Charles Tole (1903-1988) Quarry buildings 1968 oil on board, 302 x 384 mm Victoria University of Wellington Staff Club Collection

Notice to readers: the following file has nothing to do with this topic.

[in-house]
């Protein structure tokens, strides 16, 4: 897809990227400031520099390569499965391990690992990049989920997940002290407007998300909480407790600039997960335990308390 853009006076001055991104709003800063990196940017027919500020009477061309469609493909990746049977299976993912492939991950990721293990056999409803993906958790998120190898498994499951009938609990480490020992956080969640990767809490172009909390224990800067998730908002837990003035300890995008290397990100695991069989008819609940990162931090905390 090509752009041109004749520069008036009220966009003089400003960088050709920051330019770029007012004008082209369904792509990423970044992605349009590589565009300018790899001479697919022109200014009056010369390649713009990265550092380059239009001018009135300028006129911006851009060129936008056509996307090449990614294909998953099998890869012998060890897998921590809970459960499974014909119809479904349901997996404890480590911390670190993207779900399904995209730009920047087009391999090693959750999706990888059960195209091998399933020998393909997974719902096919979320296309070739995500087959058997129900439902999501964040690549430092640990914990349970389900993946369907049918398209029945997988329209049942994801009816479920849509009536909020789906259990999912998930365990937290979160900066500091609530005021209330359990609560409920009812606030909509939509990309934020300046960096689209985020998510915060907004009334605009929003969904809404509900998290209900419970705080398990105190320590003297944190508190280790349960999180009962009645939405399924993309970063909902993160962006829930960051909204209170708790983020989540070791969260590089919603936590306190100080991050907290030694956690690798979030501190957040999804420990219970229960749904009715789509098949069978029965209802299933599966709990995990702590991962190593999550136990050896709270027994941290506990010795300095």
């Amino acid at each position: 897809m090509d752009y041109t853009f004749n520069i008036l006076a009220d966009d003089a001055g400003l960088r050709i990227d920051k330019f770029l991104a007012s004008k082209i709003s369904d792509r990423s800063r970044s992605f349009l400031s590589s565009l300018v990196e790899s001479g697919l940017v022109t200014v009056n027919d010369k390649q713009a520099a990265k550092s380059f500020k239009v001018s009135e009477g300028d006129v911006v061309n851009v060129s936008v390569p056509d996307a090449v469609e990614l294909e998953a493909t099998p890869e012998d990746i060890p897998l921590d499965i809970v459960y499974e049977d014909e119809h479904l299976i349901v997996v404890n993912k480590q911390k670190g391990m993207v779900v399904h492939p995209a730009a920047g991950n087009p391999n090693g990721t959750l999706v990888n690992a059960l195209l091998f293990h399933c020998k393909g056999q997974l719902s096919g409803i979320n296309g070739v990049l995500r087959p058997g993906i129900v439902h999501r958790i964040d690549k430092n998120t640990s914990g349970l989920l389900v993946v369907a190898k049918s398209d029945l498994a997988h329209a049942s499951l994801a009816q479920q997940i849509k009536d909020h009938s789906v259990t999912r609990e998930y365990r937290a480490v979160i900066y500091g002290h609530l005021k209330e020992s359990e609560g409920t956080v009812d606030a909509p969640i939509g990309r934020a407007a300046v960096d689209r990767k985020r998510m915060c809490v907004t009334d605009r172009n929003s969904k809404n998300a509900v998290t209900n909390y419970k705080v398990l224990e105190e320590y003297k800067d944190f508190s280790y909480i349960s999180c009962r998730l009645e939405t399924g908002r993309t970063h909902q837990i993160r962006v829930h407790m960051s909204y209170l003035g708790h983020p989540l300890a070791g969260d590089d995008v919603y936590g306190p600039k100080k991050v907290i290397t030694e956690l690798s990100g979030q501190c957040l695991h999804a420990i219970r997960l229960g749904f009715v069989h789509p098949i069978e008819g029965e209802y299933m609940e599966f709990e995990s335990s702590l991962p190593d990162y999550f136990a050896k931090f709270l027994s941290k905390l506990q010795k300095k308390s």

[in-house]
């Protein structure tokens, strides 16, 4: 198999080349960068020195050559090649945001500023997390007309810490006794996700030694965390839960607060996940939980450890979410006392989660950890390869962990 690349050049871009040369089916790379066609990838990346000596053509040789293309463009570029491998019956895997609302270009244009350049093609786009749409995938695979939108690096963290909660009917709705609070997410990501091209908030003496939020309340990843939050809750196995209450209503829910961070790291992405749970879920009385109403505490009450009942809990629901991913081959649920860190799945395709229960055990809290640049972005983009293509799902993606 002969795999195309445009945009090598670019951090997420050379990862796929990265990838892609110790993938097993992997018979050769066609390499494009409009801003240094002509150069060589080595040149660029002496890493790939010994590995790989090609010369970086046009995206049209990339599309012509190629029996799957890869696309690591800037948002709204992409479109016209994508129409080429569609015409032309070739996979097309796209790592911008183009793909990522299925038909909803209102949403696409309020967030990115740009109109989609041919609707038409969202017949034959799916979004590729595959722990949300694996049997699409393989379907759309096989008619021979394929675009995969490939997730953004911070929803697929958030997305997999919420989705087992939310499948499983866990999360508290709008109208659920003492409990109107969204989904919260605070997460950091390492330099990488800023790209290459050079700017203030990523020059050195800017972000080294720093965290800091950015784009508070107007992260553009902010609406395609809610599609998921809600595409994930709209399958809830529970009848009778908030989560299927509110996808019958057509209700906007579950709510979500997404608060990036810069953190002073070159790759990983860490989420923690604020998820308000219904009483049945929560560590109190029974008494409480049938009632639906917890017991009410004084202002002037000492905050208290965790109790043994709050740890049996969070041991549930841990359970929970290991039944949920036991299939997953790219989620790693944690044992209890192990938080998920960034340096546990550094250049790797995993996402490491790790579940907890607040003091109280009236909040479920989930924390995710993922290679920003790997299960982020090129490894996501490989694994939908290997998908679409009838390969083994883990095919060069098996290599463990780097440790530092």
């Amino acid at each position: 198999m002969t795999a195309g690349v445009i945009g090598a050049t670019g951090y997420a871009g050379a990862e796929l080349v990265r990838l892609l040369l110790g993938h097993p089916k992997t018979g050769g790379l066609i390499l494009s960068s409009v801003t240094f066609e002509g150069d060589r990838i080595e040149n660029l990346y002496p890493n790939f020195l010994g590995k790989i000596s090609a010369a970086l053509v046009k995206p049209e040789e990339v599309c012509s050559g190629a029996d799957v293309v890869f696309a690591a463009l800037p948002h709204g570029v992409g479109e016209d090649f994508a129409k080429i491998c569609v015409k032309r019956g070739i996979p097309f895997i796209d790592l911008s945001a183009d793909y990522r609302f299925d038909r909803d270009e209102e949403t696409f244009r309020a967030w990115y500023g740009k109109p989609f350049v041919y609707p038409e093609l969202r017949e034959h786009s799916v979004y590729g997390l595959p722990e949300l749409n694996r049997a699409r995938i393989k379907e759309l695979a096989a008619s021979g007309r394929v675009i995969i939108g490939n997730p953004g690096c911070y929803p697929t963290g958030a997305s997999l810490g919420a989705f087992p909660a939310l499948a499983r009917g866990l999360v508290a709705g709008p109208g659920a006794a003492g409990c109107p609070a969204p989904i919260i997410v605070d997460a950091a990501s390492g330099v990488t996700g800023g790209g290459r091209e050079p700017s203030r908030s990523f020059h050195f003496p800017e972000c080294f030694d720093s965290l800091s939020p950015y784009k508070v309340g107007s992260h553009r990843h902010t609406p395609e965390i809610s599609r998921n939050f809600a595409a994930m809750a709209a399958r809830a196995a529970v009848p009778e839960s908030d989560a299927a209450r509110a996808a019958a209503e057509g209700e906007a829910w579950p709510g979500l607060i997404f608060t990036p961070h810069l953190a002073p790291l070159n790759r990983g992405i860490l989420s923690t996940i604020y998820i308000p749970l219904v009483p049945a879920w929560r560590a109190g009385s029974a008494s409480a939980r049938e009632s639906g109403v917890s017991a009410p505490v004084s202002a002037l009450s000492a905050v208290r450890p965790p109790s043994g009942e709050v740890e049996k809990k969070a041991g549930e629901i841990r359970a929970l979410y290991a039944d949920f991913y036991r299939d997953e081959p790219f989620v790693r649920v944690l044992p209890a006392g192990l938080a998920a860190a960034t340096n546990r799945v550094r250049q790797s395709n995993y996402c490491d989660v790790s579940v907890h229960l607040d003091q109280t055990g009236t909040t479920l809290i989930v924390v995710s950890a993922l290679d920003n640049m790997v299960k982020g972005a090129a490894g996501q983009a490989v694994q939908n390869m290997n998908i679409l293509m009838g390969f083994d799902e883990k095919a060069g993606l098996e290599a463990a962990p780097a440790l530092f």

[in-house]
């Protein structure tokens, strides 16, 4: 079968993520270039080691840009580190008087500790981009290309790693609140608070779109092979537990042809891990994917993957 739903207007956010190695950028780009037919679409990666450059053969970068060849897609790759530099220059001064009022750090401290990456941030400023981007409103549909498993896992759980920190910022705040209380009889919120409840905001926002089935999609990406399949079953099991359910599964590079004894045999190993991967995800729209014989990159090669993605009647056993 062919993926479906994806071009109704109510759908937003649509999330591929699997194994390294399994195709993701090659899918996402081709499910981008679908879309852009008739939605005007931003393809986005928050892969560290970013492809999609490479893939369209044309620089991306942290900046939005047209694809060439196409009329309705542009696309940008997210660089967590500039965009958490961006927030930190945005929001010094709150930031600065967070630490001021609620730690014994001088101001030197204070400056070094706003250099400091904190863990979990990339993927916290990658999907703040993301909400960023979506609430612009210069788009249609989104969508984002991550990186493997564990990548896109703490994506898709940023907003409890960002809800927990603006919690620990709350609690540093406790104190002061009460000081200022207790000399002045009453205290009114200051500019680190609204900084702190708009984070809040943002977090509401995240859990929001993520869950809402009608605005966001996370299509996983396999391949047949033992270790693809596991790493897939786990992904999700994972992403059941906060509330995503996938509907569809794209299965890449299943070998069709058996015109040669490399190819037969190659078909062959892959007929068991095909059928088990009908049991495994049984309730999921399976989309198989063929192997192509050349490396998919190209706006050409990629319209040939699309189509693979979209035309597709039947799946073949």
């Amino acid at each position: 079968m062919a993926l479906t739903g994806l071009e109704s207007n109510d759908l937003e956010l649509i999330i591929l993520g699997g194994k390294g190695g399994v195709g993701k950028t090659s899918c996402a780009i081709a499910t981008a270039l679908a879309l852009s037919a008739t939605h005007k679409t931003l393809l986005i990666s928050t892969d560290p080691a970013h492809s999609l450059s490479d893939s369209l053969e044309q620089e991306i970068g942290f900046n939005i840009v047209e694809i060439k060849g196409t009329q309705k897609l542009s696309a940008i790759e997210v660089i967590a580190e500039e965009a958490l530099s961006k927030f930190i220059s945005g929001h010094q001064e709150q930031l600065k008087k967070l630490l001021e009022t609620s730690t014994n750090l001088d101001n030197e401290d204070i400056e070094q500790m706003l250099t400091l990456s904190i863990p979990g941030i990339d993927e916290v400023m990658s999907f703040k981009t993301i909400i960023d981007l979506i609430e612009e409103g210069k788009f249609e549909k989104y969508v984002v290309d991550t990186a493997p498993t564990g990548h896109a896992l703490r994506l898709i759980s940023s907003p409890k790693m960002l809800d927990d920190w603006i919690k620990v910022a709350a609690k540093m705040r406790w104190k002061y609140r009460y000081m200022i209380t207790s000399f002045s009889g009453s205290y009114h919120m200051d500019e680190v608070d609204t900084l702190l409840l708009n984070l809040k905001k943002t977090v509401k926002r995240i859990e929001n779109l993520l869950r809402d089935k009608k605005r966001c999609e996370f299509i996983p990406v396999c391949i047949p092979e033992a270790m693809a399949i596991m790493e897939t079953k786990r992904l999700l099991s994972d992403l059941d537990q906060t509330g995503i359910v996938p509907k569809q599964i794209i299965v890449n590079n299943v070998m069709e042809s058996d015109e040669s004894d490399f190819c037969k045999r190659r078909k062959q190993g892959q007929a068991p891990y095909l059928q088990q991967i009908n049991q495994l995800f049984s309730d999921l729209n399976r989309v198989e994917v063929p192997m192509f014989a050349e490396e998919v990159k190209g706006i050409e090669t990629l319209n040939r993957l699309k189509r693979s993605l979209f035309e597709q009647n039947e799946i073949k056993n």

Charles Tole came to painting later than most, picking up the brush in his thirties. Largely self-taught, he was inspired by his elder brother, John Tole, who was active as a painter in the Auckland art community during the 1930s. It was through his brother that Charles met the artist John Weeks, an inspirational teacher at the Elam School of Fine Arts, University of Auckland who had lived and painted in Europe where he acquired first-hand knowledge of cubism. Weeks imparted to Tole the principles of cubism in which colour and shapes are manipulated so that forms can be seen from multiple viewpoints without destroying a sense of the flat surface of the canvas. This is evident in Tole’s small but compelling painting, Quarry buildings. Although painted in 1968, well after cubism had been surpassed by other painterly modes, it still employs a cubist approach whereby the forms of the landscape are presented as coloured planes that interlock across the picture. Here colour is used to create spatial shifts and tonal variations to both denote the play of light and shade in a real landscape and to create a syncopated play of form that animates the composition. Quarry buildings was purchased by the Staff Club.  The Staff Club Collection was initiated at the first annual general meeting of the Staff Club in 1942. Two years later the Club’s minutes noted with some satisfaction that ‘we have not only provided several pictures to cover our bare walls but we seem to have provided an inexhaustible topic for conversation in all emergencies’. Six years later, a motion was carried to begin purchasing pictures and a modest levy on members was introduced. In 1971 the Staff Club’s Collection was placed on permanent loan in the University Art Collection. Now hanging in various public spaces around the university, it is a constant reminder of the generosity of the academic community.